Horror Factoid: In The Orphanage (2007) Laura's necklace, a St. Anthony medallion, makes a clever reference to her plight. In Catholic religion, St. Anthony is a doctor and patron saint of lost items.






« Julie Gray on Trends »

Trends at the box office are fascinating to watch. The popularity of the Japanese horror film remake had a short-lived but healthy run. And remember the profitable teen-angst run John Hughes had, starting with THE BREAKFAST CLUB? And certainly, gore-nography has had a run, with titles like SAW, SAW II, HOSTEL, HOSTEL II and THE DEVIL’S REJECTS. Zombies are back, they say, and we should be seeing a number of zombie movies in the next year or two. KNOCKED UP and THE 40 YEAR OLD VIRGIN tapped into a boomer, reality-based comedic vein that obviously hit pay dirt in the zeitgeist and paved the way for the hilarious THE HANGOVER to do the same.

 Where do these trends come from? Does the public get what they want or do they get what they think they want because we write it? WGA writers who are actually in the thick of it, pitching, selling and seeing their work produced are naturally very tied to trends. But newer writers hoping to break in are ill-advised to write trend-driven material. Why? Because by the time you get rep, much less try to actually shop a spec, the trend is long over. Your script might make a great sample but why settle for a great sample when you can have a good original piece of material that is saleable because it isn’t tied to the flavor of the month?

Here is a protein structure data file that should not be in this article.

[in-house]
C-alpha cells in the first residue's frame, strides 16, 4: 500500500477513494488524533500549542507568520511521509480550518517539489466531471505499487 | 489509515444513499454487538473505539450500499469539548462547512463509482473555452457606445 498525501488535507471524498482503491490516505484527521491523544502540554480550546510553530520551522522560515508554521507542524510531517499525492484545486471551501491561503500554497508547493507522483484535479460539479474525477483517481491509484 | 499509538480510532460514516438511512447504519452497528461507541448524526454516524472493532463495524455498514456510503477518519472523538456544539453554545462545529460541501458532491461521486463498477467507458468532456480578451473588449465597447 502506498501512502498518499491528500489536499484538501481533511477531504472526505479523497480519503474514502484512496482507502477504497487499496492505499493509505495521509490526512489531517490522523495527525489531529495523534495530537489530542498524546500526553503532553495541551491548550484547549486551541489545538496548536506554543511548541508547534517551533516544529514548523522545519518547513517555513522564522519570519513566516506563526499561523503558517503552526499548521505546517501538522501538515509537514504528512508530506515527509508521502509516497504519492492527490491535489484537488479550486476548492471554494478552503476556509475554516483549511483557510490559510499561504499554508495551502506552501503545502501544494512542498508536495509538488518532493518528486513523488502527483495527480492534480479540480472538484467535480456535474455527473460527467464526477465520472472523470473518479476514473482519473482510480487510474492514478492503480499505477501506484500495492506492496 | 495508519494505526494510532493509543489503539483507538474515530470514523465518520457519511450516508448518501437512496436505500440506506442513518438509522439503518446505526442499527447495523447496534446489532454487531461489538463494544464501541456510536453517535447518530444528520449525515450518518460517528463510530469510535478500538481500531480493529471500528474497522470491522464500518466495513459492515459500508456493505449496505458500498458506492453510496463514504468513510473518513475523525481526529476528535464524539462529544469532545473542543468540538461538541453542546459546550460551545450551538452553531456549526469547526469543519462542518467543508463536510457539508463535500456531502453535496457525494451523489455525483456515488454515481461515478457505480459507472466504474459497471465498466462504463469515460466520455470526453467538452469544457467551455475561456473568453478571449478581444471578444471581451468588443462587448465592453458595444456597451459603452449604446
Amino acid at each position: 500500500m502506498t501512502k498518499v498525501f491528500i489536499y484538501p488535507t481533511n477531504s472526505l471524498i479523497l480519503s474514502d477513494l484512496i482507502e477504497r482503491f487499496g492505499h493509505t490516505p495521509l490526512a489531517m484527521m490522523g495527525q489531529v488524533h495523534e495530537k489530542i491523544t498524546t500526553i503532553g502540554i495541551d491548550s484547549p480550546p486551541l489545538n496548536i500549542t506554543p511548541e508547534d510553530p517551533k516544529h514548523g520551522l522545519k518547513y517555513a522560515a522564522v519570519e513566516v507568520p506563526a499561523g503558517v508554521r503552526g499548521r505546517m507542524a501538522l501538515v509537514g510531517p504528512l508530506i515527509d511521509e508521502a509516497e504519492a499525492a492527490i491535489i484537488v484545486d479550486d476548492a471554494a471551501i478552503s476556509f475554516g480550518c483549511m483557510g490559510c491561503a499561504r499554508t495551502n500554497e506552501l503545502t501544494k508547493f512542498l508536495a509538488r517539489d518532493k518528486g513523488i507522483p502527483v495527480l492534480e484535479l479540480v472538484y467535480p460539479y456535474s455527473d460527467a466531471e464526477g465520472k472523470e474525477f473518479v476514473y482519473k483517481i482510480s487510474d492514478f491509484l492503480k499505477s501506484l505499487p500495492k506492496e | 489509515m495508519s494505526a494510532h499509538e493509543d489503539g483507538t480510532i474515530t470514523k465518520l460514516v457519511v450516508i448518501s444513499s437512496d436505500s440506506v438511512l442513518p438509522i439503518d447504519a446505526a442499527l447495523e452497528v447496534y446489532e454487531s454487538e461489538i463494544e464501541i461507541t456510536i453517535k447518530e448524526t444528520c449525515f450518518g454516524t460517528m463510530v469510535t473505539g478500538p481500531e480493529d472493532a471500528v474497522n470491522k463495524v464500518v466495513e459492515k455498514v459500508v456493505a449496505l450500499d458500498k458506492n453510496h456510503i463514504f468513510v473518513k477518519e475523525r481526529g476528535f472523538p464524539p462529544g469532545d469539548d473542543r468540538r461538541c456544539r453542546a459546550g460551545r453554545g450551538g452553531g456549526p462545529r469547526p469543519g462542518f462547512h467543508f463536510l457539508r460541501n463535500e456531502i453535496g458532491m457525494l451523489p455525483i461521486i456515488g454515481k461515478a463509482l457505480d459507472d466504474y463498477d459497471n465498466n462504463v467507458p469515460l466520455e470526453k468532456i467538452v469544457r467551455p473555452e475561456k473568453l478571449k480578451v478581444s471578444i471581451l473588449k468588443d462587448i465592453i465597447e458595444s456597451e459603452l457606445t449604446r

Regardless of genre, a unique, compelling story with universally resonant themes is what Hollywood is looking for. Sounds simple enough, right? Until you get about ten different opinions as to what that means. The truth is that as a writer, all you can do is continue to hone your craft; write relentlessly, promote yourself constantly and get Zen with the fact that Hollywood isn’t fair and it doesn’t make sense.

Writers are visionaries. We are the zeitgeist. Because we live it. We reflect and refract the collective attitudes, hopes and fears about love, fear, politics, aging, culture and so much more. So stay informed about the industry that you hope to work within but in the same breath, stay true to your heart and to your vision at all costs. Therein lies the secret to your success. 

-Julie Gray

Julie Gray is the founder of The Script Department, Hollywood’s premier script coverage service. She also directs the Silver Screenwriting Competition and authors the popular screenwriting blog, Just Effing Entertain Me. Julie consults privately with a wide variety of writers and teaches classes at Warner Bros., The Great American PitchFest, The Creative Screenwriting Expo and has taught at San Francisco University in Quito, Ecuador, Columbia College in Chicago, West England University in Bristol and The Oxford Union at Oxford University. Julie lives in Los Angeles, California; her book Just Entertain Me is slated for release by Michael Wiese Publishing in April, 2011. 


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